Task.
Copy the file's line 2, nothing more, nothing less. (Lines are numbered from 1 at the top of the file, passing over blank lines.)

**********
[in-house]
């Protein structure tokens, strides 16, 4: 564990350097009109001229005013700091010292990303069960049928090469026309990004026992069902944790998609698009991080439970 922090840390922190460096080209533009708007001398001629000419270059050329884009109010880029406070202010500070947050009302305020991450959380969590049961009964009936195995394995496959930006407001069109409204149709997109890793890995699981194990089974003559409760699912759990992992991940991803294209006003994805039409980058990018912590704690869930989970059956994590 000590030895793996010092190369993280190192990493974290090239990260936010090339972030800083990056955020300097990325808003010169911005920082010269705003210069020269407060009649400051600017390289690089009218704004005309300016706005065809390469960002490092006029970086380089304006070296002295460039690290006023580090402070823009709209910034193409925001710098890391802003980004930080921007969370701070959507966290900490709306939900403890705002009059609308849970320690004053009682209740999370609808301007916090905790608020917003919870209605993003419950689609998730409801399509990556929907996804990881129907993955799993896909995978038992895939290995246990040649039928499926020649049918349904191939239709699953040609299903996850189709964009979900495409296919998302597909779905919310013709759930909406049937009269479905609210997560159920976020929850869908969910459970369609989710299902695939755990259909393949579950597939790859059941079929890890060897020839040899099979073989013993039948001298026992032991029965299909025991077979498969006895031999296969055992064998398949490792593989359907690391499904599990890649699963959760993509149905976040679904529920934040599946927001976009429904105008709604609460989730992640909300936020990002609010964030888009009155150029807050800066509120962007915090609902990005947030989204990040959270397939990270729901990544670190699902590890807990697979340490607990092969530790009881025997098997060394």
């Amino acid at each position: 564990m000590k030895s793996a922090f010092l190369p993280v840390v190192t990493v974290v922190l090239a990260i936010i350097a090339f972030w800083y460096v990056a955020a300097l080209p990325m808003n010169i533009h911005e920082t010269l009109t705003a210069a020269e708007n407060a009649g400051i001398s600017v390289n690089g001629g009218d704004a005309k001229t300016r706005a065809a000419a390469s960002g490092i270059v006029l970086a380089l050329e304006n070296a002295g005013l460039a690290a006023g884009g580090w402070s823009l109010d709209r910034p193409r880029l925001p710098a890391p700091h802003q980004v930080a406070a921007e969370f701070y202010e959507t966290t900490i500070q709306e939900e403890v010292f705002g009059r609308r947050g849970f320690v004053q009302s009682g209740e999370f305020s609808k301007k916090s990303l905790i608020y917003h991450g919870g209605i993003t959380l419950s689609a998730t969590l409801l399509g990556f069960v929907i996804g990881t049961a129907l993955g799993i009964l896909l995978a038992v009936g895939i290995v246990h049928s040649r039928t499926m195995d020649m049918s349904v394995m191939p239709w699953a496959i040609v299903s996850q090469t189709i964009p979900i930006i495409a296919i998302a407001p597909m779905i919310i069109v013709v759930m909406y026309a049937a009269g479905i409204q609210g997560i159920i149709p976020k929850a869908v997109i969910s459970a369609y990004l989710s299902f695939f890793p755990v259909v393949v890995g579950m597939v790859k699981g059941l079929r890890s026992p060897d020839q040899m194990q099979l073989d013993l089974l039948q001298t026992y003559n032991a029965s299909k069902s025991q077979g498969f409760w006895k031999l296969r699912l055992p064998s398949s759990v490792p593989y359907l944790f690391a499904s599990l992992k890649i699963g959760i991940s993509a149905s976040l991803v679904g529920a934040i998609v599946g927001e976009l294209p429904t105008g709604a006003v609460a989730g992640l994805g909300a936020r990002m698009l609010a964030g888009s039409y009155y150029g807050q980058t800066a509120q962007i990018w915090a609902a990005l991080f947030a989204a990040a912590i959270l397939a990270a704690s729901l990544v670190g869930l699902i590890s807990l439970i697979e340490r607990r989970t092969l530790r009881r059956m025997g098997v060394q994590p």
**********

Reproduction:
């Protein structure tokens, strides 16, 4: 564990350097009109001229005013700091010292990303069960049928090469026309990004026992069902944790998609698009991080439970 922090840390922190460096080209533009708007001398001629000419270059050329884009109010880029406070202010500070947050009302305020991450959380969590049961009964009936195995394995496959930006407001069109409204149709997109890793890995699981194990089974003559409760699912759990992992991940991803294209006003994805039409980058990018912590704690869930989970059956994590 000590030895793996010092190369993280190192990493974290090239990260936010090339972030800083990056955020300097990325808003010169911005920082010269705003210069020269407060009649400051600017390289690089009218704004005309300016706005065809390469960002490092006029970086380089304006070296002295460039690290006023580090402070823009709209910034193409925001710098890391802003980004930080921007969370701070959507966290900490709306939900403890705002009059609308849970320690004053009682209740999370609808301007916090905790608020917003919870209605993003419950689609998730409801399509990556929907996804990881129907993955799993896909995978038992895939290995246990040649039928499926020649049918349904191939239709699953040609299903996850189709964009979900495409296919998302597909779905919310013709759930909406049937009269479905609210997560159920976020929850869908969910459970369609989710299902695939755990259909393949579950597939790859059941079929890890060897020839040899099979073989013993039948001298026992032991029965299909025991077979498969006895031999296969055992064998398949490792593989359907690391499904599990890649699963959760993509149905976040679904529920934040599946927001976009429904105008709604609460989730992640909300936020990002609010964030888009009155150029807050800066509120962007915090609902990005947030989204990040959270397939990270729901990544670190699902590890807990697979340490607990092969530790009881025997098997060394």